The furniture industry may still be a way from robust growth, but the weeklong winter market that started Monday at the World Market Center showed more of a pulse than the dreary one in August.
"The summer market was absolutely dead," said Kelly Clenet, president of Ergomotion mattress products based in Santa Barbara, Calif. "This time, the traffic has been pretty consistent. We're not feeling bad about it."
The story was much the same with Richard Tomkins, vice president of sales and marketing at Crescent Fine Furniture in Gallatin, Tenn. Although the Crescent showroom was mostly empty for an hour or two after opening at 8 a.m. -- Tomkins suspects many buyers kept a late night on the Strip -- traffic eventually picked up.
"It has been pretty steady," said Tomkins, a member of the third generation to run the family owned Crescent. "It was a graveyard in August. I didn't write anything until Tuesday and Wednesday afternoon then."
The semiannual markets always begin on Monday. World Market Center officials did not have an attendance count.
But if exhibitors generally agreed that activity within the three massive buildings had started to gain momentum in line with the overall economy, they spotted rough spots.
"The majors (retailers) are going to be here at the market, but it's the independents that are not coming in big numbers," said Shawn Cantrell, president of Prime Resources International, an upholstery maker for informal furniture such as sofas for TV rooms.
Buyers in "OK" numbers have come by the showroom of Private Reserve, said company president Cyrus Chu, but the flow of orders has been slow. "It's tough to get credit right now, especially for retailers," said Chu. "I don't know what the banks are doing with the money."
Exhibitors diverged on where buyers were coming from. Some found that many were from with West, with those from the East staying away in favor of the market at High Point, N.C. Others said they ran into too many easterners, limiting their chances to expand in the West.
"We have not seen as many West Coast dealers as we would have liked," said Tomkins.
World Market Center has pushed recently to build a concentration of mattress makers, finding that sales have not suffered like other furniture items such as dining room sets. This brought Hamid Bakian to take a small space for the recently formed U.S. Sleep Products, which he said will sell mattresses at prices lower than some of the majors.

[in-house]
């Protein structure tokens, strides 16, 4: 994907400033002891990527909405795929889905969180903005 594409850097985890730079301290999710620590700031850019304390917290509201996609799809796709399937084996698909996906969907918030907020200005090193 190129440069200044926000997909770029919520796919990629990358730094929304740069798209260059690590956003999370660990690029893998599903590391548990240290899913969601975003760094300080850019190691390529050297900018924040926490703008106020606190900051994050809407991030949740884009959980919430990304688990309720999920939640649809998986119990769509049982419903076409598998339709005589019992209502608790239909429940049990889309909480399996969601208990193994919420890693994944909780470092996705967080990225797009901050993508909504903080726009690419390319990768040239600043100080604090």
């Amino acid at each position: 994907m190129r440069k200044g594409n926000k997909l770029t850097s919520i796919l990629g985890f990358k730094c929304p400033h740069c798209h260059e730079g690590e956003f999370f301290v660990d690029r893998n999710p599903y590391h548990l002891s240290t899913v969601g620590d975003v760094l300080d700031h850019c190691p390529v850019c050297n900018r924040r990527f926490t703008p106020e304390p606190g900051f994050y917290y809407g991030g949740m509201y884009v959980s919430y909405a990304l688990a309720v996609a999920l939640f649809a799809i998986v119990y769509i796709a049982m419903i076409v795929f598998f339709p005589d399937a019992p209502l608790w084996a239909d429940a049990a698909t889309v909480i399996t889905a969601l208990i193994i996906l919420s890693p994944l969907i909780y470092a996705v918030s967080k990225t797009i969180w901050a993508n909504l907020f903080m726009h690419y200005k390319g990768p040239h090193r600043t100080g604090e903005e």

But Niles Cornelius, general manager of the consumer division of Hickory Spring Manufacturing Co., cautioned that any edge could easily erode. An industry veteran, Cornelius recalled how many companies started in High Point, migrated to the market in Dallas, went back to High Point, came to Las Vegas and have now started to trickle back to High Point.
"The people in the mattress industry are a funny breed," he said. "They all tend to move together. And I think if someone built a five-building market in Fort Lauderdale, they would all go down there."
The scars of the damage inflicted on the industry, and by extension of the World Market Center, showed up in different forms.
Names such as True Innovations, and Robinson and Robinson remained on the glass outer walls of the showrooms, even though the spaces were empty. Most of the third floor of Building C, which should be prime space, was taken up by seminar rooms or exhibits such as photos of old-time Las Vegas.
Other spaces have been subdivided for newcomers, who might rent a spot for only one show at a time instead of signing a five-year lease.
This has brought in people such as John Gudenkauf, who is rolling out his own take on the hide-a-bed. Instead of folding into a wall or sofa, it moves up and down along guides built into four corner posts. During the day, the bed can be pushed up to the ceiling with a sofa at floor level. At night, the back cushions are removed from the sofa and the bed pulled down.
Contact reporter Tim O'Reiley at firstname.lastname@example.org or 702-387-5290.